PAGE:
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Home > News > World News > Article > Sweden joins NATO ends 200 years of being neutral

Sweden joins NATO, ends 200 years of being neutral

Updated on: 03 March,2024 05:30 AM IST  |  Stockholm
Agencies |

Move comes amid fears of escalation in global geo-political conflicts

Sweden joins NATO, ends 200 years of being neutral

Swedish citizens are welcoming the move. Pic/Getty Images

Sweden’s last war ended in 1814, and when the rifles and cannons it aimed at Norway fell silent, the once-warring power would not take up arms again. For the next two centuries, Sweden embraced a policy of neutrality, refusing to take sides in wars or join any military alliance. It was a stance that kept peace at home and contributed to the country becoming a prosperous welfare state and humanitarian superpower.

This remarkably long era of nonalignment is coming to a close as Sweden joins NATO. The ceremonial formalities are expected soon, after 18 months of delays while Turkey and Hungary held up ratification and sought concessions from other members of the alliance.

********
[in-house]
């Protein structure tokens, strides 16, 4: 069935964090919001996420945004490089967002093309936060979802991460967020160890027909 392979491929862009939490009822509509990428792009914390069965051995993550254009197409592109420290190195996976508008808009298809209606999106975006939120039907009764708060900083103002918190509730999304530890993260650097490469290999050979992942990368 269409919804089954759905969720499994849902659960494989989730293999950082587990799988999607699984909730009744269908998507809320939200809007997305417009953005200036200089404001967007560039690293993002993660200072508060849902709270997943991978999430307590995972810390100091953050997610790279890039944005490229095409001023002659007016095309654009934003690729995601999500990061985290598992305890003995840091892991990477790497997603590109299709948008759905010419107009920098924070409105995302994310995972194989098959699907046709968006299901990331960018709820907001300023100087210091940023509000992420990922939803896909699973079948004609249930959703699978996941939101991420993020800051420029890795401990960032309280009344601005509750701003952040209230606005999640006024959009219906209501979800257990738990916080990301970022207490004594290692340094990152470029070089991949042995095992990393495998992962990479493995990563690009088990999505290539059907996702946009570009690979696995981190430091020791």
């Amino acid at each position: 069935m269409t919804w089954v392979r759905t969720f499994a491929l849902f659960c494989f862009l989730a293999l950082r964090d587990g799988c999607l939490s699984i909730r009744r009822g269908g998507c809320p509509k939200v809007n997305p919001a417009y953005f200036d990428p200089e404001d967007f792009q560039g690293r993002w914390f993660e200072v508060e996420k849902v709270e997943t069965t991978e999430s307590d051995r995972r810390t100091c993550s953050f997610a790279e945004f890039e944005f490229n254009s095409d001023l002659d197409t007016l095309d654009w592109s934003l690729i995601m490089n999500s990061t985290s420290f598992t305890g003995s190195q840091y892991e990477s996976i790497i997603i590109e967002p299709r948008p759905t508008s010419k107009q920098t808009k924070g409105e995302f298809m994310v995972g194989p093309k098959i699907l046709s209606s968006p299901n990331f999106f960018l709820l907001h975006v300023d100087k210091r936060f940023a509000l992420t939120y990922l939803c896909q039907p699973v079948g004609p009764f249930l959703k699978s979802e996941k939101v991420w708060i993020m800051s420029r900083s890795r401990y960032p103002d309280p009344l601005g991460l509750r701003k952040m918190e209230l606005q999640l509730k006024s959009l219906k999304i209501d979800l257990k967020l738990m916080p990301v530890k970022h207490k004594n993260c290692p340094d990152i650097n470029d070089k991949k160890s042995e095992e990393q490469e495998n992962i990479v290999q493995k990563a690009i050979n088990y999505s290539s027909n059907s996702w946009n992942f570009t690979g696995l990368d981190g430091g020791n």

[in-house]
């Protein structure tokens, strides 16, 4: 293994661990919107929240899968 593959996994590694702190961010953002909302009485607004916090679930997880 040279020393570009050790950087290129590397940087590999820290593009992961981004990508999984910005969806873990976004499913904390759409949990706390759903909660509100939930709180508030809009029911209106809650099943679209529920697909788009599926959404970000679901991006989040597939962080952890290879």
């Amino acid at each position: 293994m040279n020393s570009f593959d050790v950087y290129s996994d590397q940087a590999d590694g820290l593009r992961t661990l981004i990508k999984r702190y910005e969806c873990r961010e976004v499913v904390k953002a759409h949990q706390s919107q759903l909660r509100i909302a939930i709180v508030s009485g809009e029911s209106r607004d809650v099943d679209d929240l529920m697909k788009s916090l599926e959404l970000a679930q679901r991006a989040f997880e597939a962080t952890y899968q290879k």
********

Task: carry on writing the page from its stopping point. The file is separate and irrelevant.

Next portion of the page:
“Sweden is now leaving 200 years of neutrality and nonalignment behind us,” Swedish Prime Minister Ulf Kristersson said after Hungary’s Parliament gave its approval Monday, overcoming the final hurdle. “It is a big step. We must take that seriously. But it is also a very natural step that we are taking.”

Sweden, like neighbour Finland, had long ruled out seeking NATO membership. That changed practically overnight when Russia launched its invasion of Ukraine in February 2022. The attack sparked fears across Europe of Moscow’s revived imperial ambitions—alarm that has grown as Russia gains momentum on the battlefield in Ukraine.

“It’s the right path for us,” said Jacob Frederiksen, a 24-year-old pilot, who like many Swedes has embraced NATO membership amid the breakdown of the post-World War II order that largely kept the peace for decades. “I think in this new era, it’s better to be part of an alliance than being independent and neutral.”

The invasion “had a shock effect on Swedish political life,” said Henrik Ekengren Oscarsson, a political scientist at the University of Goteborg. He analysed polling data showing that support for NATO membership surged from 35% in 2021 to 64% after the invasion. “It was the largest and fastest shift in opinion that has so far been measured in Swedish political history,” Ekengren Oscarsson wrote.

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